Since the Church at large lacks coherent direction toward a good end, and becoming a Synodal Church of random opinion it may take an act of God, or hopefully [a great theological virtue] with sufficient prayer, sacrifice, and individual heroism, better collective we can prevail.

    • Peter Beaulieu, who is more abreast of details [the important gritty stuff] and events than I am, isolates a reversal mindset back to the past pagan serf. Today’s faceless anonymous Pontifex Romanus Franciscus’ nouveau Marxist human family.
      I may not entirely agree that men with heroic individualistic mindset didn’t exist among the ancient plebeian, although it’s clear Christianity unshackled pauper and prince to discover their creative potency, and the world. Pope Francis seems oddly aligned with an egalitarian globalism, and perhaps not quite as odd with the current US Administration. No borders, environmental primacy over personal morality, social equanimity combined with an equal world salary, all welcome to the table, a USCCB in seeming tandem.
      So if one believes that the world may sleep at intervals and the devil never does, doesn’t it indicate a devilish two pronged assault on the individual?

  2. When the Renaissance Europe was regurgitating Classical Greek and Roman culture, Florence was annually celebrating Plato’s birthday, Erasmus was honouring Cicero as a saint, slavery was making an abrupt appearance after a progressive disappearance from the fourth century on.

    Regine Pernoud writes there was no comparison between the ancient servus, the slave, and the medieval servus, the serf.
    The former was a thing and the other was a human person, with unique personal individual dignity and all the rights of a freeman.
    Professor Siedentop writes on this very topic in one of his chapters to this
    The esteemed concept of humanism much trumpeted from the sixteenth century onwards did not apply to the enslaved.
    And the enslaved it can be argued are still in our midst, dehumanised by society’s rejection of God.

  3. We read: “Before Christianity, immortality was a family concept: one lived on in one’s family. The Resurrection of Jesus and the promise of a “…resurrection like his” (Romans 6:5) changed all that, as the individual human being became the locus of immortality — and thus the bearer of a unique, personal, ‘individual’ dignity.”

    And yet, in the papal prayer intention for January, we read (instead?) that dignity originates [!] in membership in the human family. True enough, this fraternity, but also a regression (?) and truncated ambiguity…

    “We pray for all those suffering from religious discrimination and persecution; may their own rights and dignity be recognized, which originate [?] from being brothers and sisters in the human family.”

  4. Professor Sidentrop’s book is a profound and impressive analysis. It is well worth reading on a subject of great importance.

  5. A more complete elaboration of these points was made in Mr. Weigel’s exceptional recent article in National Review on the role of Christianity in catalyzing the stunning progress of human civilization throughout the Christian world. Well worth a look.

  6. Protestant iconoclasm, forbidding ‘dulia’ to the saints, and hyperdulia to the BVM, banishes their images, by and large, lest the reformed Christian fall into idolatry and fails to focus on the only essential dyadic equation, namely, that of himself and the Redeemer, theandric Jesus. Unfortunately, Protestantism furthers thereby an incremental evanescence of the mystical body of Jesus Christ from the retina of Protestant man’s awareness,and implicitly impoverishes his recognition of the positive and requisite value to man’s collective nature. Fortunately, the Latin Church’s sense of piety has always advanced the communion of saints that binds the faithful living with all the faithful in Purgatory and in Heaven, forming the Mystical Body of Christ with Him at its Head:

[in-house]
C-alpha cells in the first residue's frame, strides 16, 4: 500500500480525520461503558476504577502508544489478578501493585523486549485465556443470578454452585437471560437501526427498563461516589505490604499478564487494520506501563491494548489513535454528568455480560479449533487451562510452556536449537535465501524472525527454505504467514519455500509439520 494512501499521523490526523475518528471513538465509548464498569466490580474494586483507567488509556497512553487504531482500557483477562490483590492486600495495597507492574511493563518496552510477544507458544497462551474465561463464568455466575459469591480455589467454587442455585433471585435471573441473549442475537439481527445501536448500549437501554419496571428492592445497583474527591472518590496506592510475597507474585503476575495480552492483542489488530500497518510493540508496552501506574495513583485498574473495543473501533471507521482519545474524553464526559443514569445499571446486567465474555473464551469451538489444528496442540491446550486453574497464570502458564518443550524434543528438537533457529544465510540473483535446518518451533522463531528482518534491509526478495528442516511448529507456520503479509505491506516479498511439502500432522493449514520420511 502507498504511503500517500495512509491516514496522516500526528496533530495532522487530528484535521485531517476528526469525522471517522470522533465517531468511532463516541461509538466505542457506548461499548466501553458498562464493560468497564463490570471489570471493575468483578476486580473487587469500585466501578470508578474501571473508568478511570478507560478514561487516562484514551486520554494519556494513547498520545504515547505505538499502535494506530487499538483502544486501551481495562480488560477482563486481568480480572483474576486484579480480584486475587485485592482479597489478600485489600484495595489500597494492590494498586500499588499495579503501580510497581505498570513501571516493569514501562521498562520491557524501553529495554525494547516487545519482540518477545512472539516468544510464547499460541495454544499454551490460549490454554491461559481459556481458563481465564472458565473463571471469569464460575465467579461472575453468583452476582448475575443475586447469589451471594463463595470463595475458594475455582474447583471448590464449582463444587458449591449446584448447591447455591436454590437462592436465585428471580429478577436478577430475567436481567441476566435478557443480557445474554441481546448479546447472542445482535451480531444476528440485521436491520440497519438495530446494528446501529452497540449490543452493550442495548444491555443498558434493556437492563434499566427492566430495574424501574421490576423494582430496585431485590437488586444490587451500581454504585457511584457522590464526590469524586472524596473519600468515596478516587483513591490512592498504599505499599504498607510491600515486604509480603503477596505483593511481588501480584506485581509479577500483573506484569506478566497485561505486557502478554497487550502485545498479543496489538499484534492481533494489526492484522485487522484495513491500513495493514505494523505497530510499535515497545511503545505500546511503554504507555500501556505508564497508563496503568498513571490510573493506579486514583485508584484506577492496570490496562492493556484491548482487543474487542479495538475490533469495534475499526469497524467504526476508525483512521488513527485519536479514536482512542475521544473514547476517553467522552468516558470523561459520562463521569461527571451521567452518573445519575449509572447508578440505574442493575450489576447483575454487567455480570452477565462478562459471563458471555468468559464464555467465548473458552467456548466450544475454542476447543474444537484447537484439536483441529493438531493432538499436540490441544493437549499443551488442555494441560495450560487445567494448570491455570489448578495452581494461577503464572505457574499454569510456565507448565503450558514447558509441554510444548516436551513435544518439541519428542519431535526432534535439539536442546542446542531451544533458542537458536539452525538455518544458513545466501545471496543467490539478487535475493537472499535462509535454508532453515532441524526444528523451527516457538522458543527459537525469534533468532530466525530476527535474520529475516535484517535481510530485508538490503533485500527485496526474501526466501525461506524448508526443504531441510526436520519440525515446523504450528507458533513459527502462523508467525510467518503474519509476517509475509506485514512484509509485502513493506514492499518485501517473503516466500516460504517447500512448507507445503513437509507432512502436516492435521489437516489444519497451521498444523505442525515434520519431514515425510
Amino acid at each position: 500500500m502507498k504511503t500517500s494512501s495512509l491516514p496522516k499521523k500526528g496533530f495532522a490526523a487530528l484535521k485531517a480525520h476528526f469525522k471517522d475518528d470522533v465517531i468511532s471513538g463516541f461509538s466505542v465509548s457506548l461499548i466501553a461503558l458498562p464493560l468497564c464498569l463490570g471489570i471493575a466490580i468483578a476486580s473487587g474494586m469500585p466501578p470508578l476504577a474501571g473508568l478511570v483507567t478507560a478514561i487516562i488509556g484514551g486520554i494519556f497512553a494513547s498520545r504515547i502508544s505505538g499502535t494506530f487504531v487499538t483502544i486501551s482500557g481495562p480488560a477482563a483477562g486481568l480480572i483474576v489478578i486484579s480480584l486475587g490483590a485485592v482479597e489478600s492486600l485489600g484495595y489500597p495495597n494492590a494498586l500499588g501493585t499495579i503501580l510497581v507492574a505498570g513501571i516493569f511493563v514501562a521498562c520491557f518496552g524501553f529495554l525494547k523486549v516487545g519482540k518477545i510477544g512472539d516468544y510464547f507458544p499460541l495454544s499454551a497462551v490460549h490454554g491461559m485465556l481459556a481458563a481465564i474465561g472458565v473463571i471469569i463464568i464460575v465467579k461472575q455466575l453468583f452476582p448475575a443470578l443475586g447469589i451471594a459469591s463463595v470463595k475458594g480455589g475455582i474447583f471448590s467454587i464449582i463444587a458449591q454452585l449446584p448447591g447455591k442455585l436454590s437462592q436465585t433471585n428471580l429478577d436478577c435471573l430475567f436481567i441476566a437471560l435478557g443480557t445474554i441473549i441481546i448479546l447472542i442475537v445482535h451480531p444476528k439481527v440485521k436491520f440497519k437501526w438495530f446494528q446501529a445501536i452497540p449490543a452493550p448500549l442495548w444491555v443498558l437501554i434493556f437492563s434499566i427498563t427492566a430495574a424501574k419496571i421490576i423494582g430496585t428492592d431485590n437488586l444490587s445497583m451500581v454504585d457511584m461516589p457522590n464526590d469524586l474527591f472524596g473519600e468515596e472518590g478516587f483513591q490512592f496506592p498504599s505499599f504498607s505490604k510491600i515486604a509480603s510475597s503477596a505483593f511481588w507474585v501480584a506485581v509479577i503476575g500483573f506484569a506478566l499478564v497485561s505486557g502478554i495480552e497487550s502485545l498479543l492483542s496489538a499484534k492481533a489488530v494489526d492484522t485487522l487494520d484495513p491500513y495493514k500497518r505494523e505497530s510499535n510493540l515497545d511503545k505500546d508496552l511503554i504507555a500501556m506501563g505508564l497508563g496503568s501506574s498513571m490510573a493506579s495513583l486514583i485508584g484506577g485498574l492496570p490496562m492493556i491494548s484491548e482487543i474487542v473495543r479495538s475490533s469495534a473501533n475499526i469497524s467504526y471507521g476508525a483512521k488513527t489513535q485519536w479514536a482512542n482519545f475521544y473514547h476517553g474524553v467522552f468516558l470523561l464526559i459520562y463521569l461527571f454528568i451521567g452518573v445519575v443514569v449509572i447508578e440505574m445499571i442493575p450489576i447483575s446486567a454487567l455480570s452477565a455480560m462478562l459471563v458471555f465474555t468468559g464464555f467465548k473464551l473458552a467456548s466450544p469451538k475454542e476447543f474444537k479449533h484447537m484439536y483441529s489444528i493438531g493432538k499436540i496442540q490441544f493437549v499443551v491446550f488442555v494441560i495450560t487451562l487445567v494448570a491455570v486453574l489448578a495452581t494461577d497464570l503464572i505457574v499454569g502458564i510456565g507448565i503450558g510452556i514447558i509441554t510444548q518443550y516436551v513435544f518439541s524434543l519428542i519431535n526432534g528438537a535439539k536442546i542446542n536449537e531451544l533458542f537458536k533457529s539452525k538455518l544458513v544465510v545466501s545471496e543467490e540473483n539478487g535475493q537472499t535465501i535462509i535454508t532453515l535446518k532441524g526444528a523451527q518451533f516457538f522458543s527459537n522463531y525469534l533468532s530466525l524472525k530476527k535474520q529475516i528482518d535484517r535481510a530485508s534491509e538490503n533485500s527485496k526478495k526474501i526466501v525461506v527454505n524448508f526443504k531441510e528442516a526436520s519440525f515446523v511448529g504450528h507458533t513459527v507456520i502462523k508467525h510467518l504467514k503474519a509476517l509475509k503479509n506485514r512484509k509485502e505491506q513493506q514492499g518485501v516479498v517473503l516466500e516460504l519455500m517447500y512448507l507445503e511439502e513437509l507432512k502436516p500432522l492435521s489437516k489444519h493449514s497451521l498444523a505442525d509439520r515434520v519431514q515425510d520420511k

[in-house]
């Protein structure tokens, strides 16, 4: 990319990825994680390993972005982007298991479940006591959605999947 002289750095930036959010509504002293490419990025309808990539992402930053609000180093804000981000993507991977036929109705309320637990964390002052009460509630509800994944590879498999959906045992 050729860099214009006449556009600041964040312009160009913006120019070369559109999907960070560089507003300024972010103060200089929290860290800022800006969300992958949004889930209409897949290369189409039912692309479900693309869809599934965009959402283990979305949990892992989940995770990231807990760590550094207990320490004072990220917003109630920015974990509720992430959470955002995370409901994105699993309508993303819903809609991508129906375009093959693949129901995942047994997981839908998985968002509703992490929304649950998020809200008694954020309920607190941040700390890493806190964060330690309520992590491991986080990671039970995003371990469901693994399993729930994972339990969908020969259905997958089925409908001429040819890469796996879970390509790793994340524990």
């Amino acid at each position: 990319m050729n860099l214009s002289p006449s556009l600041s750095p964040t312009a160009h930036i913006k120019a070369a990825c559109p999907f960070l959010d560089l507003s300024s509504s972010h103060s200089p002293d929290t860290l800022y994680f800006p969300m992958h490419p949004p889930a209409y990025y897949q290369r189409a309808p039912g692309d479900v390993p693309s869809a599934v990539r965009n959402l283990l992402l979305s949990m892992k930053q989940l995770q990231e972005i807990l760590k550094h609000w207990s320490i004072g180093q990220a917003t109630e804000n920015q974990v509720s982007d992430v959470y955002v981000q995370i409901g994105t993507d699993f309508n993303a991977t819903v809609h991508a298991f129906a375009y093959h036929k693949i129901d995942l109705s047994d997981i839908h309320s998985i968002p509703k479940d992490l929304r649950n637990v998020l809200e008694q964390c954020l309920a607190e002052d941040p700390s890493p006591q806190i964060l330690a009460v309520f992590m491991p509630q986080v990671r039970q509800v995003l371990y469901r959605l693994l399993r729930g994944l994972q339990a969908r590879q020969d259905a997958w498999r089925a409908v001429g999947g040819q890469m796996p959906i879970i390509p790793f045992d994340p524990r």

“The solidarity itself implies a variety of inter-relations … between the church on earth on the one hand, and purgatory and heaven on the other, suffrages, invocation, intercession, veneration. These… integrate the transcendent idea of spiritual solidarity between all the children of God” (Council of Trent, 16th century. Session XXV, decrees on purgatory, on the invocation, veneration, and relics of saints and indulgences and on sacred images) [J.F. Soller. Communion. Catholic Encyclopaedia. 1908. IV: 171-72].

    In his need to love and be loved, thereby, in his heart, and for the entelechy of his being, Man is meant always for the other. Without exercising compassionate ‘caritas’, Man cannot resolve himself, going beyond the stumbling block of alterity. However, against the collective awareness of what is requisite, rose, along with the burgeoning of 18th century capitalism, the individual unfurling the call toward individualism, fundamentally claiming his unique individuality, his priority to pursue his appetite, activities, and goals. Contemporary individualism in the US, a Protestant country, drinks from the discourse of Ayn Rand who preached mundane American selfishness with European notional overtones. Nietzsche, a renegade Lutheran and an atheist, offers a more potent brew of individualism. Even more potent the seminal, ultra-radical, autarchic, anarchistic, nihilist, intransigent thought in “Der Einzige und sein Eigentum” / The Unique One and His Property (1844), the magnum opus of Max Stirner (German, 1806-56), also an atheist of Protestant background.

    Against all logic, the individualist invariably claims that the individual comes first, and that any social bond, even the base ones of man and mate, and man and offspring, are but consequential. Postulated as incontrovertible truth, individualism threatens social viability, exacting the sacrifice of the collectivity’s well being, for the sake of the individual’s satisfaction. Such, for instance, the issue at hand of illness or health, life or death. Ostensibly, individualists, on the basis of their claim to sheer autonomy -a dubious supposition- are unwilling to vaccinate against a dangerous disease and thus contribute to the common good. They rather satisfy themselves exclusively. True, doing so, many individualists die due to Covid, though, unfortunately, not before passing on the dread disease to others.

    The malaise of individualism engulfs the U.S. SCOTUS indulges favouring individualism ‘sub rosa’ in many a case, particularly those concerning the second amendment far more than one would expect, On such instances, that a majority of SCOTUS’ members are supposedly Catholic seems to be inconsequential.